I’m feeling a little frustrated with Magic these days. More specifically, I’m feeling a little frustrated with how little I play. I fully expected to head to Neutral Ground: SF’s weekly Type 2 this weekend until I realized it would mean missing both NFL championship games. That makes three weeks in a row that something has kept me from busting out my neat Enchantress deck and actually playing against a non-teammate. I haven’t played in a Type 2 tournament in months. Extended is similarly frustrating. I have playTESTED my deck a lot, but the first PTQ isn’t until this Saturday. I don’t know why I somehow think playing against a stranger is more satisfying than playing against my friends. Tournaments are fun, and I like to see how my carefully crafted madness stands up against a field of tuned decks. I’m thrilled that Iain MacFadyen took our rogue creation to a #1 seed in the Top 8 this past weekend at his first PTQ, but it kills me too. I… want… to… PLAY!
Thankfully, I have a pretty active month or two coming up. This weekend is the PTQ in Sacramento, my first-ever Extended tournament. Then the Nemesis pre-release on the 5th. In two weeks another PTQ and then another two weeks after that. There’s no Type 2 in there, and since I am just dying to play the Enchantress monstrosity, I’ll probably sneak down to Palo Alto on Sunday one of these weekends too. Knowing I’m about the play so much Magic only makes this current dry spell more frustrating.
I have been passing the time by pouring over the Nemesis spoiler. I’m starting to feel pretty comfortable with the cards (even if I can’t picture them in my head and have never played them), and have designed nearly a dozen Type 2 decks I want to build. My teammates think I’m crazy, but building decks with the cards helps me figure out what I want and what I won’t use.
Speaking of which, Nemesis marks the first Magic set since Weatherlight that I won’t be buying a box of on the release date. It’s not that I’m not excited for the new cards, in fact it has nothing to do with Nemesis at all. It’s just that buying a box – or a box and a half, or two boxes – doesn’t seem productive anymore. With a box I have mountains of cards I never play and not enough rares to make a good constructed deck. Sure I can trade, but inevitably, I end up shelling out a lot of money for the uncommons and rares I don’t own and shoving all of the other stuff to one side. After two full drawers of cardboard, I’m starting to rethink my ways. This time, I’m experimenting by ordering four sets of commons and two sets of uncommons off of eBay, and then I’ll buy the rares and extra uncommons I want singly. It may turn out to be more expensive this way, but somehow I doubt it.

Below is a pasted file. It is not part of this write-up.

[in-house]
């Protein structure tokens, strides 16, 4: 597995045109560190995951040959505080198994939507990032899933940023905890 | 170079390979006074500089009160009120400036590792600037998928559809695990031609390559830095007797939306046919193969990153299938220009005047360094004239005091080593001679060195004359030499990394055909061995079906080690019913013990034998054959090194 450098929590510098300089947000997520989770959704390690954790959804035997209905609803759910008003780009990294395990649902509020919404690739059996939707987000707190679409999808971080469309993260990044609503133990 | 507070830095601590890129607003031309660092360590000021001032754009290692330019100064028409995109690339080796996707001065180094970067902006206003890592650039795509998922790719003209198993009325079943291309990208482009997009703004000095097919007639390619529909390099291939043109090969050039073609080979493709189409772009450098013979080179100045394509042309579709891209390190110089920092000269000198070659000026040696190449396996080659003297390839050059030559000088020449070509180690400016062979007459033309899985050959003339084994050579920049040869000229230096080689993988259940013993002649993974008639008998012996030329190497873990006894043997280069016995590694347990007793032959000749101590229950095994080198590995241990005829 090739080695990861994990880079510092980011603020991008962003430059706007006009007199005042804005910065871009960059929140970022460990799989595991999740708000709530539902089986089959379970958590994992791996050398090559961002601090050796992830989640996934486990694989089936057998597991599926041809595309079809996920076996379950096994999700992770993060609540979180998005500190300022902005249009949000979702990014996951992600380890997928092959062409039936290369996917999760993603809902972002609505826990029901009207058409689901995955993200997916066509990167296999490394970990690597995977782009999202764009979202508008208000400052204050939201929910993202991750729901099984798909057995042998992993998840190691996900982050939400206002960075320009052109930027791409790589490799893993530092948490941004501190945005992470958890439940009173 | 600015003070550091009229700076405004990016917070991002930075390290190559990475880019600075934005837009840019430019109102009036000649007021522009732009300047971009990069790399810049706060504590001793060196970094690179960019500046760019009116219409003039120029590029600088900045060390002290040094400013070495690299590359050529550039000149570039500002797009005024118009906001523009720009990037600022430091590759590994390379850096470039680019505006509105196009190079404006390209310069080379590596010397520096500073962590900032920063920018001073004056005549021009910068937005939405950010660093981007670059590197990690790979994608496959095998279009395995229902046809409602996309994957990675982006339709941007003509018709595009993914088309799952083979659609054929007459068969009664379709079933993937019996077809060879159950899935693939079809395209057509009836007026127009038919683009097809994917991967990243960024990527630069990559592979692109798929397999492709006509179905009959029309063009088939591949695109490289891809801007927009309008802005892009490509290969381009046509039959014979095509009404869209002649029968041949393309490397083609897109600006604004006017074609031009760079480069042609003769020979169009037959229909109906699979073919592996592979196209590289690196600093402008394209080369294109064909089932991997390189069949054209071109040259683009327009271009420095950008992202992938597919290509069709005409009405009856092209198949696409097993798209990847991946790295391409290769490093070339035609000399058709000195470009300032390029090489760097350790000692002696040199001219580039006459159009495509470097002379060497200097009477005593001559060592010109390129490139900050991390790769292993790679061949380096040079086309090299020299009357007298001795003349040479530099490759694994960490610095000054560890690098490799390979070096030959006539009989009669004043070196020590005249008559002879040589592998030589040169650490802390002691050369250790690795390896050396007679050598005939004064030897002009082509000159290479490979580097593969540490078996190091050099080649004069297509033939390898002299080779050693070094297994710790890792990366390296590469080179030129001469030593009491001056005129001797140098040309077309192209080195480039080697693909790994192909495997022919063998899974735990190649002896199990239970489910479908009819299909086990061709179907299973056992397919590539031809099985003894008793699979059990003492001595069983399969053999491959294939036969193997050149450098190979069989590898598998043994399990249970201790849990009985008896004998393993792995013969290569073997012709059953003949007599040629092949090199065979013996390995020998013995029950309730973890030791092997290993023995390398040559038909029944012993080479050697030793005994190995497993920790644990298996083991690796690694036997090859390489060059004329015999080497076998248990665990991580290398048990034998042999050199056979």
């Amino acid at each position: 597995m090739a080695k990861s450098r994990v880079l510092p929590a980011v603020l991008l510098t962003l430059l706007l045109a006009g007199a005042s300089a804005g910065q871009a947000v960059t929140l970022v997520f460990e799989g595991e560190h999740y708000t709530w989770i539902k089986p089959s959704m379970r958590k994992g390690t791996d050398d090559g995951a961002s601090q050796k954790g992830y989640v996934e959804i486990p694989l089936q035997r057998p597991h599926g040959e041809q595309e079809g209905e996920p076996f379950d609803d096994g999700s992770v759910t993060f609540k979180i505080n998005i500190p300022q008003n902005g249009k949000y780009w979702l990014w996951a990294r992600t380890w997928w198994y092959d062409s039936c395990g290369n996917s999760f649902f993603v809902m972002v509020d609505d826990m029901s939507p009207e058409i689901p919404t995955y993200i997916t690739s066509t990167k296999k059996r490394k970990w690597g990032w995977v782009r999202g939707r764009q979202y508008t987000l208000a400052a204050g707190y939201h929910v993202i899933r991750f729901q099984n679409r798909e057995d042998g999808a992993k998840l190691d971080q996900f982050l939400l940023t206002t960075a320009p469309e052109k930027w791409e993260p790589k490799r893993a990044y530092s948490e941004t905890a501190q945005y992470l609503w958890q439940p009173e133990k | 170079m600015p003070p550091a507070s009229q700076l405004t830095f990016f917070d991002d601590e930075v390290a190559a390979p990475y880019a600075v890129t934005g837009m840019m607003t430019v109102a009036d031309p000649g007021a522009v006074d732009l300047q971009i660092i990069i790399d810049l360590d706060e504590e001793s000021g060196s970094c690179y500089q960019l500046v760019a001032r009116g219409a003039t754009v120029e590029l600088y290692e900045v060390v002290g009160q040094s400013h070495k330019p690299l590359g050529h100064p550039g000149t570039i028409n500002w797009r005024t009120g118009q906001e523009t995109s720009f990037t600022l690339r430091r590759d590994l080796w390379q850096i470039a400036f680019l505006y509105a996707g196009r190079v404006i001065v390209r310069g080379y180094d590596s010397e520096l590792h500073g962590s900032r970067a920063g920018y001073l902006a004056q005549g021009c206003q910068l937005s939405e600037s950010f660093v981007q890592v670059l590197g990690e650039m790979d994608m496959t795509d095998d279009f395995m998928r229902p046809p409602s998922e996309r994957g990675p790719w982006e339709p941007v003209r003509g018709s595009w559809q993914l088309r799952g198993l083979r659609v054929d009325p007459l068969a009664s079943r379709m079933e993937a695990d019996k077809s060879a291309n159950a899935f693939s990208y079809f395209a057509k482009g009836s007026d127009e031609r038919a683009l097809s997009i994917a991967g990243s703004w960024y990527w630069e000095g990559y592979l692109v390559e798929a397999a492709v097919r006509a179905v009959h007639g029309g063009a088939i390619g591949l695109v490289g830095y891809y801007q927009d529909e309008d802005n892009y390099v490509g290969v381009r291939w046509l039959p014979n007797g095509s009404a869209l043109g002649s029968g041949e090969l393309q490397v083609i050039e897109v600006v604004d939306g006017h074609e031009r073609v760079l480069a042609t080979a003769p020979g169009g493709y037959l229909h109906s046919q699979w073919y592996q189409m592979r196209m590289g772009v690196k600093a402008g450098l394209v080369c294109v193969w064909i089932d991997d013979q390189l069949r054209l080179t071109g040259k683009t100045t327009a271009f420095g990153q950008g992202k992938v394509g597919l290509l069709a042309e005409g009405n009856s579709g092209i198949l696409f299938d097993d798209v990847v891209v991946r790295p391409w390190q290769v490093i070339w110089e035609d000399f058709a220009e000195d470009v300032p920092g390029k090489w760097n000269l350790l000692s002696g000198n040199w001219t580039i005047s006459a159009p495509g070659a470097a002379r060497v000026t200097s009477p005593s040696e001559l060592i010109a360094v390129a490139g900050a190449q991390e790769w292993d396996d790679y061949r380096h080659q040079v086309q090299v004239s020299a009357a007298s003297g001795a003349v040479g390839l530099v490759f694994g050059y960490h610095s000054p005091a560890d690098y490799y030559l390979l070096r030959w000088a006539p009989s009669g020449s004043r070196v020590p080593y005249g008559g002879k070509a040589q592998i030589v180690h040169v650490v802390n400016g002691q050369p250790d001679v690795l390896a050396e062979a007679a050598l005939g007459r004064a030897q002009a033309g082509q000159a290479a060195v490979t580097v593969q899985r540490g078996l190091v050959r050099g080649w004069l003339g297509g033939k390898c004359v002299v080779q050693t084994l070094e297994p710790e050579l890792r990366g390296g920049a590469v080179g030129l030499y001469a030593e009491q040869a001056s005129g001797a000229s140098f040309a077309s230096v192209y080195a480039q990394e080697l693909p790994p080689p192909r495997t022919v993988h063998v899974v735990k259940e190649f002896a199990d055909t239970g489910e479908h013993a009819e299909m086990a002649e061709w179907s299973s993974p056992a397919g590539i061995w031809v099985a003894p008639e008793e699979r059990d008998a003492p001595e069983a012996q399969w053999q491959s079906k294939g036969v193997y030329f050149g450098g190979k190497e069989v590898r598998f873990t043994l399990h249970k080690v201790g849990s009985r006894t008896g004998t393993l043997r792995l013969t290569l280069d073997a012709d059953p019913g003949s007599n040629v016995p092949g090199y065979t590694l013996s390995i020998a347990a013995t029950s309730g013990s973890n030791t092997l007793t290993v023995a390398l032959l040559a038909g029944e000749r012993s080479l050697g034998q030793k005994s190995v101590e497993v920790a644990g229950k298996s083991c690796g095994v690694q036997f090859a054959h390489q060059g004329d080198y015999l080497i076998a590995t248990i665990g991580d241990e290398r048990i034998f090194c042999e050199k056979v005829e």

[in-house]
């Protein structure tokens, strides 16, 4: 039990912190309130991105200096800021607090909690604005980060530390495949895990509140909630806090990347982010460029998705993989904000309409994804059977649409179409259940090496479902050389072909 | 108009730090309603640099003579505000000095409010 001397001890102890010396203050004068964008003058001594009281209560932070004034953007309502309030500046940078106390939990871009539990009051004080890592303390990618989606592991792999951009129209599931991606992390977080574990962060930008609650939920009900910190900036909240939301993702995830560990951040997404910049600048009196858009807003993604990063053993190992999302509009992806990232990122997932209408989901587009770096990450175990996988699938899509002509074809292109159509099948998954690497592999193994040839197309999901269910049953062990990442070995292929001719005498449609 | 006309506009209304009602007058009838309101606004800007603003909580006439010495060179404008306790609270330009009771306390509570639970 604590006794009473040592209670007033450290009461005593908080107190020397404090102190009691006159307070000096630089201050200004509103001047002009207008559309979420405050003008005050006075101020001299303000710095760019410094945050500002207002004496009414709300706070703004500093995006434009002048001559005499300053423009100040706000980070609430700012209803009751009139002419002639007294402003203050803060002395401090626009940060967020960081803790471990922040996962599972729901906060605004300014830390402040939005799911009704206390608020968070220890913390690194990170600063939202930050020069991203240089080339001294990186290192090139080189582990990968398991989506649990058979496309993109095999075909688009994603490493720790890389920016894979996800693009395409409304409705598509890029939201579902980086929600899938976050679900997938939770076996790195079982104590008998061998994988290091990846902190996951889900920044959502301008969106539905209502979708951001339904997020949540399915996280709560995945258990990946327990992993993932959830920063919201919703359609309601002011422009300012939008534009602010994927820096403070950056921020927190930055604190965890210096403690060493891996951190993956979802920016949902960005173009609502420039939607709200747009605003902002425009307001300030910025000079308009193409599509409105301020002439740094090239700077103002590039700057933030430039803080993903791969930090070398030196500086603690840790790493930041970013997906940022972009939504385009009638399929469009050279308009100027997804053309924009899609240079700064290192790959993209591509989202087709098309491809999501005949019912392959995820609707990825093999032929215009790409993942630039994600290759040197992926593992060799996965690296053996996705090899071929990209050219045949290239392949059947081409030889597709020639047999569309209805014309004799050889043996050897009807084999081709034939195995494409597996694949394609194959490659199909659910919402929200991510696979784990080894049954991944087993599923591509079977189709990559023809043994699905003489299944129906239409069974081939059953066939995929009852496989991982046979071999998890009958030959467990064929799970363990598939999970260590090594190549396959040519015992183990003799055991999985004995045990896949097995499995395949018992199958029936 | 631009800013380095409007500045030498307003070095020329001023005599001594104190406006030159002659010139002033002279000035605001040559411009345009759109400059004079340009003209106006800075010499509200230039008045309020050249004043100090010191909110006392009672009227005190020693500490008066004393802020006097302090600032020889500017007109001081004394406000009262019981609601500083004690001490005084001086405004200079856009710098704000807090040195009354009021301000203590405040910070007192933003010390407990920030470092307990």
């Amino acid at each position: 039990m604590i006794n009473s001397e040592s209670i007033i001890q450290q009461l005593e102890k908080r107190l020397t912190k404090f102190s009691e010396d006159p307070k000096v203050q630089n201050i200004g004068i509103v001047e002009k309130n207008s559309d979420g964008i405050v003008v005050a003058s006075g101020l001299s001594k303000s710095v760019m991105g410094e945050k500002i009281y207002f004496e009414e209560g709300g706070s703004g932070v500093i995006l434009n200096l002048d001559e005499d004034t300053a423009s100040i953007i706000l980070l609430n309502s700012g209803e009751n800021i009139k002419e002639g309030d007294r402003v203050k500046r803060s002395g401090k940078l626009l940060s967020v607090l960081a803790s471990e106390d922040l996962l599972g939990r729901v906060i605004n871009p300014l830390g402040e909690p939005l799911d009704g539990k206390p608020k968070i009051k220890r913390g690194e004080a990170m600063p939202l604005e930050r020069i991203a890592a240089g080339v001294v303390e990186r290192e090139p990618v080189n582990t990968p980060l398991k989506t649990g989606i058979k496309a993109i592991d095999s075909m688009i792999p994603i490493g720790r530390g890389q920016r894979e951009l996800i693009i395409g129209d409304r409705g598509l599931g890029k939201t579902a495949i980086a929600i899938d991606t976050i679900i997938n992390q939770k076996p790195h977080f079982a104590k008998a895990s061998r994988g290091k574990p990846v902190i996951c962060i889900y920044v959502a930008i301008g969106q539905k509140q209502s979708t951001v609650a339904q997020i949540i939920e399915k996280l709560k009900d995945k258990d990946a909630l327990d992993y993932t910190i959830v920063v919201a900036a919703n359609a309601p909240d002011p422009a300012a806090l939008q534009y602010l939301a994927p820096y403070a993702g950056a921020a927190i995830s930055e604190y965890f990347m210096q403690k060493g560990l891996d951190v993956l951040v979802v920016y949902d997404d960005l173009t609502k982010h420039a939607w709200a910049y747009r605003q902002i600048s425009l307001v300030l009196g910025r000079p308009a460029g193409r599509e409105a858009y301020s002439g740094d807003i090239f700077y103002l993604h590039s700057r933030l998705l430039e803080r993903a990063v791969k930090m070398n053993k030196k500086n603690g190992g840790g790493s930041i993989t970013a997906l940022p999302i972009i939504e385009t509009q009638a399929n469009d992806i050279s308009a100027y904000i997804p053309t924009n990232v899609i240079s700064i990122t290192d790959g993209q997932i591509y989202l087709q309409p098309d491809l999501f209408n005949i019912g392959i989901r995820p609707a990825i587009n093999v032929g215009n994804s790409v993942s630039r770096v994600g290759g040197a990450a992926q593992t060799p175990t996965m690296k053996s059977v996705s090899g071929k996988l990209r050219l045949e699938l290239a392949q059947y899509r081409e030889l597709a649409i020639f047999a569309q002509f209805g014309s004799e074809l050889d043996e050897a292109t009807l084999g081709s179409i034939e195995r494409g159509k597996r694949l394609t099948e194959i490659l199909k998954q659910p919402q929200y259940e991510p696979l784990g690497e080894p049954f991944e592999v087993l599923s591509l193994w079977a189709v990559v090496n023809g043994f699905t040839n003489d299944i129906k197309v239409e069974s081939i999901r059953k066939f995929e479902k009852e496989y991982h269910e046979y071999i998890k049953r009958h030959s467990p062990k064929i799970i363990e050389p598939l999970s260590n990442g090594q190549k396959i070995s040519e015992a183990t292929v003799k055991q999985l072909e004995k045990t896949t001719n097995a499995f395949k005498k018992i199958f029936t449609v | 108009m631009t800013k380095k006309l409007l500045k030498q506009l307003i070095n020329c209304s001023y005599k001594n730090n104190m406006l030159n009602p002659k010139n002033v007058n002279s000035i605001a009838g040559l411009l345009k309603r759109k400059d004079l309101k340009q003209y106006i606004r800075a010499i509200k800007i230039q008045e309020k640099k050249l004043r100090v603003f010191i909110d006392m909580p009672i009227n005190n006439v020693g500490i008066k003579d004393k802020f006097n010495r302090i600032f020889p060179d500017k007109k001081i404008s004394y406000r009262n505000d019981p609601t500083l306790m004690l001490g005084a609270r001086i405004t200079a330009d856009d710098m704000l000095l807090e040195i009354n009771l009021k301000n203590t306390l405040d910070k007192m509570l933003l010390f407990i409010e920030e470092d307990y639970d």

I still haven’t narrowed down my long list of rares-I-want-four-of to a manageable number, but do have a list of uncommons I’ll be acquiring. There are only twelve, at least initially. I’m sure some of them will prove to be terrible and others not on the list will turn out to be must-haves, but at least when Nemesis is released I know what I’ll be ordering. Here’s a list of the twelve uncommons I think are cool, and some of my reasons for thinking so. Keep in mind that I play Magic mostly for Type 2, so the lens I’m viewing these cards through is a Type 2 one.
Nada. Nunca. Nothing. I would like Chieftan en-Dal if it were a rebel. As a knight and with a double-white casting cost, though, I have a difficult time figuring out what kind of deck would want it. I’m glad they made Voice of Truth but I don’t need more than two of those, and how often have I busted out my other Voices?